Richard Denison, Ph.D., is a Senior Scientist.
The primary means by which chemical risks are to be judged under current legislative proposals for reform of the Toxic Substances Control Act (TSCA), including the Safe Chemicals Act of 2011 (S. 847), is through risk assessment – a key demand of industry. Yet traditional risk assessments have often fallen short of protecting public health and have sometimes taken decades to identify a “safe” level of exposure to certain chemicals. As a result, public and health and environmental community confidence in risk assessment is very low. There are also major technical deficiencies in current risk assessment methodologies that must be addressed if it is to serve as a credible basis for determining chemical risks. For example, we now know that there are many chemicals for which any level of exposure poses some risk, yet traditional risk assessment assumes a safe level exists for nearly all chemicals.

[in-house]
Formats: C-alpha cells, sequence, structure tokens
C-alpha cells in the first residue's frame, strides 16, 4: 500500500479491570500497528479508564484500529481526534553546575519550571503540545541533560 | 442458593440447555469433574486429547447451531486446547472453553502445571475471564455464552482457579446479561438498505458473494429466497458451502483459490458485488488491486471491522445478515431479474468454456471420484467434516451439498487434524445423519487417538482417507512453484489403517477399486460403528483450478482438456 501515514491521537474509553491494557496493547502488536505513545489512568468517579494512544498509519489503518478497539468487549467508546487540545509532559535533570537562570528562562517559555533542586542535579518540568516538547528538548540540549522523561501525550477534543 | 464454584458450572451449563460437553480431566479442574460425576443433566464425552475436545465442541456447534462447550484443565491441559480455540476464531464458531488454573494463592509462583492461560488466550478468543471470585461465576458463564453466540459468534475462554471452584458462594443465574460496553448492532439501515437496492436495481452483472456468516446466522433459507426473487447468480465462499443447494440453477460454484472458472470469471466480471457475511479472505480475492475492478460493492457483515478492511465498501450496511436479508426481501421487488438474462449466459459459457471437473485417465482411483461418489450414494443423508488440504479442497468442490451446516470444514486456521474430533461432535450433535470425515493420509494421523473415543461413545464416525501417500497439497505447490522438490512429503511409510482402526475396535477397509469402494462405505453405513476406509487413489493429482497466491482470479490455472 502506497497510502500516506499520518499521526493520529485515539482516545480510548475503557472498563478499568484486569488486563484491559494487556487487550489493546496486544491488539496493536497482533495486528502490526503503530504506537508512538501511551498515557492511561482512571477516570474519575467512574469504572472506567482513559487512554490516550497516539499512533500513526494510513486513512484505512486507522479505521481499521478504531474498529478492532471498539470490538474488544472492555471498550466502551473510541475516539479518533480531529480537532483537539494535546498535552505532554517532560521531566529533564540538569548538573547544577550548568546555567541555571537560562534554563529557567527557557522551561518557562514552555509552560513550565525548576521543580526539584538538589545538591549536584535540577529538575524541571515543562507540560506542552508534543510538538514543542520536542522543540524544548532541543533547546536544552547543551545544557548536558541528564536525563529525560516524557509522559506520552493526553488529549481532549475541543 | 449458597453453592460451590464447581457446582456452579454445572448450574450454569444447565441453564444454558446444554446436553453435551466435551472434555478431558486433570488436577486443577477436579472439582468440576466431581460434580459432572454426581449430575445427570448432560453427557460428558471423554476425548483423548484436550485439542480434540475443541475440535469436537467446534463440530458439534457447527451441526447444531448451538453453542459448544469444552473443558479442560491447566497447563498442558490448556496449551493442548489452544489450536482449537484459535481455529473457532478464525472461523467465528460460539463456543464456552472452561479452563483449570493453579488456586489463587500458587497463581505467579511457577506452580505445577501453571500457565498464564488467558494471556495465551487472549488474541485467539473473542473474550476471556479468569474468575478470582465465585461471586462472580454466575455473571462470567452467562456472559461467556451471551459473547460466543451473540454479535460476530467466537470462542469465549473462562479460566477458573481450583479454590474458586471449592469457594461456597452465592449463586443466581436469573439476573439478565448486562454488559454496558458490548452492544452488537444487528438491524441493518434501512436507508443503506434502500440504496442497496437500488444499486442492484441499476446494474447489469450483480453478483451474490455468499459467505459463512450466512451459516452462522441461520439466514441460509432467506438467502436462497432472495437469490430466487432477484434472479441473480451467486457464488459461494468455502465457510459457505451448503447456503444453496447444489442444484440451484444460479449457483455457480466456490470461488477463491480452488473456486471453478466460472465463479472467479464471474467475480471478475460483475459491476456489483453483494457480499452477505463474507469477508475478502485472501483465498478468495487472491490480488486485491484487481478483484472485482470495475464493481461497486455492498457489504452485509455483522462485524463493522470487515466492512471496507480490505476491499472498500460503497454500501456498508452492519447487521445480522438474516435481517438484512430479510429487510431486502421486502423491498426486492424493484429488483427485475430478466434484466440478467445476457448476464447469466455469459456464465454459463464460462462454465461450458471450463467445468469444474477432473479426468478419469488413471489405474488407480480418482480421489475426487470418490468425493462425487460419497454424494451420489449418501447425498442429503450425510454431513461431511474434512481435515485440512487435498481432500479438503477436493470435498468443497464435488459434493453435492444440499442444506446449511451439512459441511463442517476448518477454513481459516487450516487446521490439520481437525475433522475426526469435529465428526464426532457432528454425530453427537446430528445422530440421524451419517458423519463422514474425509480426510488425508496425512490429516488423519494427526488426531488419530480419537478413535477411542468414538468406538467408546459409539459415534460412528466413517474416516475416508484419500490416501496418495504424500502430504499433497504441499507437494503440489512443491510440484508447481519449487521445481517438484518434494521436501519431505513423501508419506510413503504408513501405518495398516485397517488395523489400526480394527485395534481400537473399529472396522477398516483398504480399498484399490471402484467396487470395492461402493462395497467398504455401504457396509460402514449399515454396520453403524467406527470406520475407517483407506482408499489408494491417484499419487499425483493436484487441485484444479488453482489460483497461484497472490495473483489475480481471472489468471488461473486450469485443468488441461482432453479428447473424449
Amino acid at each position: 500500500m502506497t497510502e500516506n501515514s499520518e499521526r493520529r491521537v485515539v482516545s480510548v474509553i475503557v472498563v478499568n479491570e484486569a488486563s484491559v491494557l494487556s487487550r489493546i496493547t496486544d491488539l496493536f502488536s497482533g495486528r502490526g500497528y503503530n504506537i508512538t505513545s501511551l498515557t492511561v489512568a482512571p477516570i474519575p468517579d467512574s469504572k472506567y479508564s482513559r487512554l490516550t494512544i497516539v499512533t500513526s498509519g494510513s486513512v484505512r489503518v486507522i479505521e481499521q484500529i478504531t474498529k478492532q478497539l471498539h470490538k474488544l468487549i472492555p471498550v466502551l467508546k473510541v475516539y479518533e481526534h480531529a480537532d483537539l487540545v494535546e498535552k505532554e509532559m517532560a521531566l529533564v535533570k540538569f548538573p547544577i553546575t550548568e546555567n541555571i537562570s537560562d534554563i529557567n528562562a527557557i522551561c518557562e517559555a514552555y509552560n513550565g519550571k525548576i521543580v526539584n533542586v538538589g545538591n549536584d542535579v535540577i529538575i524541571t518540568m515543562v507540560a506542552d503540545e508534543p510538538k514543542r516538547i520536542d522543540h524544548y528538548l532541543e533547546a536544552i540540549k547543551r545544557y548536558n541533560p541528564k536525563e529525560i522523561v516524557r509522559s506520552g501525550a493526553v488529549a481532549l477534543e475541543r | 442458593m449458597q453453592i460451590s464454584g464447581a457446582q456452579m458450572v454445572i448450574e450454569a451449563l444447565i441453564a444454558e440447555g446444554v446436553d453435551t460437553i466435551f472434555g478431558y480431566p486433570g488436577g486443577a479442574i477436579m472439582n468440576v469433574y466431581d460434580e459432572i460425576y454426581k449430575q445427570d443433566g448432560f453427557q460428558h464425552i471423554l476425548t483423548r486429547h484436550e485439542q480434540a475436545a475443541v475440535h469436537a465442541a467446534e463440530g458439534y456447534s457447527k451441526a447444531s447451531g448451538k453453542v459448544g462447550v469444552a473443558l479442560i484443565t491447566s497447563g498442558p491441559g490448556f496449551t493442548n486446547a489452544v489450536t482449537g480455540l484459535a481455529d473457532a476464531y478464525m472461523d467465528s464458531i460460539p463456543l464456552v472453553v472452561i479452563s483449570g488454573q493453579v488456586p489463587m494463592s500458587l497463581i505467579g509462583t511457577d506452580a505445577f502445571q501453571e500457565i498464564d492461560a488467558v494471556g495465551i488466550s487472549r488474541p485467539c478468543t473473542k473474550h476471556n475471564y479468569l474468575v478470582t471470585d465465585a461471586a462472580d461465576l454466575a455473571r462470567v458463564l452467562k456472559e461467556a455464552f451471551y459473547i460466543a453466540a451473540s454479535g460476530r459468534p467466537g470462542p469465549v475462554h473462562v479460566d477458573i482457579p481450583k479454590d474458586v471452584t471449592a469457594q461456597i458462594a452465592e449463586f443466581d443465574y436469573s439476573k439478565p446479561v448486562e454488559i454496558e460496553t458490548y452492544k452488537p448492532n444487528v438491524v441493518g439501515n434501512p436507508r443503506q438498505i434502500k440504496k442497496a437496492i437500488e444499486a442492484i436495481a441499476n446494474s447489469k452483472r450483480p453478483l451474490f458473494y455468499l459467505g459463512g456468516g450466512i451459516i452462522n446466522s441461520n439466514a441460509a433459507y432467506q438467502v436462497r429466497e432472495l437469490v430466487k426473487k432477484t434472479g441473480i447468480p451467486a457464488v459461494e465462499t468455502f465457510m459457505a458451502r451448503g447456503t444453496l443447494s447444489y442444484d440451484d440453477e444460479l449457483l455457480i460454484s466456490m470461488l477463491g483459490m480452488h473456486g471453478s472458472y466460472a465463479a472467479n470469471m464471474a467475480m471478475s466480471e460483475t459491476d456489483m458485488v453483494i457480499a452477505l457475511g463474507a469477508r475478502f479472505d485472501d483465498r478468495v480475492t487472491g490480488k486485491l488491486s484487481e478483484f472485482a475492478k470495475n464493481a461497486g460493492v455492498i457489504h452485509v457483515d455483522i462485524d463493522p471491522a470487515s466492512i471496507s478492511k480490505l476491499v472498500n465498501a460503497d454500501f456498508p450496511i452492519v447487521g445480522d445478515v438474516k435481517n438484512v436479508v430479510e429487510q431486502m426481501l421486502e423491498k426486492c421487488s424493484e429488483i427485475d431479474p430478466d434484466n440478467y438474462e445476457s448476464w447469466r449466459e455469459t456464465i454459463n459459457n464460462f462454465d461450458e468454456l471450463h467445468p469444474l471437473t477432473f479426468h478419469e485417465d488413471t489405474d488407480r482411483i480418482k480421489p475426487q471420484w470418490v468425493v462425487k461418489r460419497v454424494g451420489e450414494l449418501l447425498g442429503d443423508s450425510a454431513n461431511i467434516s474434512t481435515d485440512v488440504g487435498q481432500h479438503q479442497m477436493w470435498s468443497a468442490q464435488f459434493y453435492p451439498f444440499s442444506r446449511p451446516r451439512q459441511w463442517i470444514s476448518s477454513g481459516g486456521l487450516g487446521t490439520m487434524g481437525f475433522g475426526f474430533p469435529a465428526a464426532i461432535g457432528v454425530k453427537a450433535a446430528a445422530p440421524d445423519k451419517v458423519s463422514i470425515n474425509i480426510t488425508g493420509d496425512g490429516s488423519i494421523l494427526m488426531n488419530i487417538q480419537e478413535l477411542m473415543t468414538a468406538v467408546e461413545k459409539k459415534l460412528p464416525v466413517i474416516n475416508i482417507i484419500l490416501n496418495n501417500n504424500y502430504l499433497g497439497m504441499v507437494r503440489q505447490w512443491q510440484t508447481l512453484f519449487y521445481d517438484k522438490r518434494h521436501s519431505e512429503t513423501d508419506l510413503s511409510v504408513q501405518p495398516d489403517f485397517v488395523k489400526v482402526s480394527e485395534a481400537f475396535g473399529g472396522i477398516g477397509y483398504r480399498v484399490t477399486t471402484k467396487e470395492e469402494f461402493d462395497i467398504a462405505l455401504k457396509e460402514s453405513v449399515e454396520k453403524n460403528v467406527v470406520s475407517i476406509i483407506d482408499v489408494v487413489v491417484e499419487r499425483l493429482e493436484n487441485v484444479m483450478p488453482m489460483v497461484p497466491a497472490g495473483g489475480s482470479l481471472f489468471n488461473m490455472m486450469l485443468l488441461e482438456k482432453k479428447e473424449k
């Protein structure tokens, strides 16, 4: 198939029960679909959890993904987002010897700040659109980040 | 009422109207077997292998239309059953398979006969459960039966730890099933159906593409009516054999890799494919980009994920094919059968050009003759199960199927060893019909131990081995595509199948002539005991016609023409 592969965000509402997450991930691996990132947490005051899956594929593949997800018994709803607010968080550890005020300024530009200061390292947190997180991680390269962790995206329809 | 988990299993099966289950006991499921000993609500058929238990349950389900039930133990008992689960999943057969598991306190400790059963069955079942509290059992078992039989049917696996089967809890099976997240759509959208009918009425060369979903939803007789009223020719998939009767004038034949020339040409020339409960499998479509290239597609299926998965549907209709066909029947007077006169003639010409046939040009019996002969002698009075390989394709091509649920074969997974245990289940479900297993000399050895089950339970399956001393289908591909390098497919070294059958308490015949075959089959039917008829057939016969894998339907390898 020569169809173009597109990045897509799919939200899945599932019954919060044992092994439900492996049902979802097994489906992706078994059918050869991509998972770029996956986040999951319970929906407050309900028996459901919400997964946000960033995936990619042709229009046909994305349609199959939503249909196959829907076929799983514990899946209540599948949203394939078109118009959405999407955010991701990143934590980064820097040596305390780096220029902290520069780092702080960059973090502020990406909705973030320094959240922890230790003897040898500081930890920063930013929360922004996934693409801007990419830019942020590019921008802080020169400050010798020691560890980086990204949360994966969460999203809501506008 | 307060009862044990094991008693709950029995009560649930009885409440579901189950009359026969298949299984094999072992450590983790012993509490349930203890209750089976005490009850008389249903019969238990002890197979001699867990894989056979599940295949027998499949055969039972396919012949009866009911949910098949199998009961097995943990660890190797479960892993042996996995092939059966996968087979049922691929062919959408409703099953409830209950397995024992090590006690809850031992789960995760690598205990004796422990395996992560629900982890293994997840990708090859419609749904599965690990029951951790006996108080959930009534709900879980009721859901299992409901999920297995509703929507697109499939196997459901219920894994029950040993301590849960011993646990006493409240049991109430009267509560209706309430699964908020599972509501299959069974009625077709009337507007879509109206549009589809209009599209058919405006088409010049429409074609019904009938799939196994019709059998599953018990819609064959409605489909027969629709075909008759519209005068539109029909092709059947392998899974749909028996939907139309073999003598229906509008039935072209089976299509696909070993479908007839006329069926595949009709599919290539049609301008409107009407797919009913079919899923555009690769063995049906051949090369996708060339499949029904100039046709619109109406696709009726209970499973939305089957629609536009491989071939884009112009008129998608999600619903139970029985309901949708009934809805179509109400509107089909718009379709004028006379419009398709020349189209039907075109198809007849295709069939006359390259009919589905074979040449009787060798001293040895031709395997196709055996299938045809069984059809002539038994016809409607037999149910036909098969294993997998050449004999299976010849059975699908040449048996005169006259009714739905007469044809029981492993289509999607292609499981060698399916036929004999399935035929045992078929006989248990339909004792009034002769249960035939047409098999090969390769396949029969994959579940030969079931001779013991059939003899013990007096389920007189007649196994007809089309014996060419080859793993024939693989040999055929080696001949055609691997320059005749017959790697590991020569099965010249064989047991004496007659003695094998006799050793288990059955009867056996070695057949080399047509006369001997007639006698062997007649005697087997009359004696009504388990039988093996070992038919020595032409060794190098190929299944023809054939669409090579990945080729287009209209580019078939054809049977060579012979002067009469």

The Safe Chemicals Act includes provisions to ensure that EPA’s use of risk assessment incorporates the best available science, initially by requiring EPA to rely on the recent recommendations of the nation’s foremost scientific body, the National Academy of Sciences, as to how EPA can improve its practice of risk assessment. Implementing the recommendations is critical to restoring the credibility of and public confidence in risk assessment. Read More